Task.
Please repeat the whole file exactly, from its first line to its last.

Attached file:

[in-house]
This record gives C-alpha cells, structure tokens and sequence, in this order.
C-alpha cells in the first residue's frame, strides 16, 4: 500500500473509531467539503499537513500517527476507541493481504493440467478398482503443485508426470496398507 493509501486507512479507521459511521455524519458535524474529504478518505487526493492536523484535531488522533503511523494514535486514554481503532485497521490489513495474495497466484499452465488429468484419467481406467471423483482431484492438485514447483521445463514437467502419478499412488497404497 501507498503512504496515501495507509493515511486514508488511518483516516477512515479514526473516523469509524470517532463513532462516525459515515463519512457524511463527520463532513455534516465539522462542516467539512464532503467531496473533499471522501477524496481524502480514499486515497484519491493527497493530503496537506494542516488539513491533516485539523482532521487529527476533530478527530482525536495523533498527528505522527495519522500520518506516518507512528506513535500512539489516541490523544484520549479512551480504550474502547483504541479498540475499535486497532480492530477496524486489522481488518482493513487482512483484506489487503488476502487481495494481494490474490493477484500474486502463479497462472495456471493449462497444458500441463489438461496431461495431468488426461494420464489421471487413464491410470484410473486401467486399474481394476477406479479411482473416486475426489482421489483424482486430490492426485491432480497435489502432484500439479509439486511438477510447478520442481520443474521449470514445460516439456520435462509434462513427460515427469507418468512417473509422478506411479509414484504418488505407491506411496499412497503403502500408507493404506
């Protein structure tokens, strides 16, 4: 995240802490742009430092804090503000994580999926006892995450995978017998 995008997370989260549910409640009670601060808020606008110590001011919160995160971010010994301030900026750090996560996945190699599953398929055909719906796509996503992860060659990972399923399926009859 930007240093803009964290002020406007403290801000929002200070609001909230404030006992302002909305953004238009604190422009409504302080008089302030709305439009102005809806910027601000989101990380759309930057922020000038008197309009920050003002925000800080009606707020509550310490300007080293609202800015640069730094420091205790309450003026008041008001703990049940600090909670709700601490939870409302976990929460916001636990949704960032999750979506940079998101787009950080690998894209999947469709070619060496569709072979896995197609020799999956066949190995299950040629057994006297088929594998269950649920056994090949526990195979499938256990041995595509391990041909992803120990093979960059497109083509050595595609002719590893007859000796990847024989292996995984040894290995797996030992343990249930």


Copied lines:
[in-house]
This record gives C-alpha cells, structure tokens and sequence, in this order.
C-alpha cells in the first residue's frame, strides 16, 4: 500500500473509531467539503499537513500517527476507541493481504493440467478398482503443485508426470496398507 493509501486507512479507521459511521455524519458535524474529504478518505487526493492536523484535531488522533503511523494514535486514554481503532485497521490489513495474495497466484499452465488429468484419467481406467471423483482431484492438485514447483521445463514437467502419478499412488497404497 501507498503512504496515501495507509493515511486514508488511518483516516477512515479514526473516523469509524470517532463513532462516525459515515463519512457524511463527520463532513455534516465539522462542516467539512464532503467531496473533499471522501477524496481524502480514499486515497484519491493527497493530503496537506494542516488539513491533516485539523482532521487529527476533530478527530482525536495523533498527528505522527495519522500520518506516518507512528506513535500512539489516541490523544484520549479512551480504550474502547483504541479498540475499535486497532480492530477496524486489522481488518482493513487482512483484506489487503488476502487481495494481494490474490493477484500474486502463479497462472495456471493449462497444458500441463489438461496431461495431468488426461494420464489421471487413464491410470484410473486401467486399474481394476477406479479411482473416486475426489482421489483424482486430490492426485491432480497435489502432484500439479509439486511438477510447478520442481520443474521449470514445460516439456520435462509434462513427460515427469507418468512417473509422478506411479509414484504418488505407491506411496499412497503403502500408507493404506
């Protein structure tokens, strides 16, 4: 995240802490742009430092804090503000994580999926006892995450995978017998 995008997370989260549910409640009670601060808020606008110590001011919160995160971010010994301030900026750090996560996945190699599953398929055909719906796509996503992860060659990972399923399926009859 930007240093803009964290002020406007403290801000929002200070609001909230404030006992302002909305953004238009604190422009409504302080008089302030709305439009102005809806910027601000989101990380759309930057922020000038008197309009920050003002925000800080009606707020509550310490300007080293609202800015640069730094420091205790309450003026008041008001703990049940600090909670709700601490939870409302976990929460916001636990949704960032999750979506940079998101787009950080690998894209999947469709070619060496569709072979896995197609020799999956066949190995299950040629057994006297088929594998269950649920056994090949526990195979499938256990041995595509391990041909992803120990093979960059497109083509050595595609002719590893007859000796990847024989292996995984040894290995797996030992343990249930």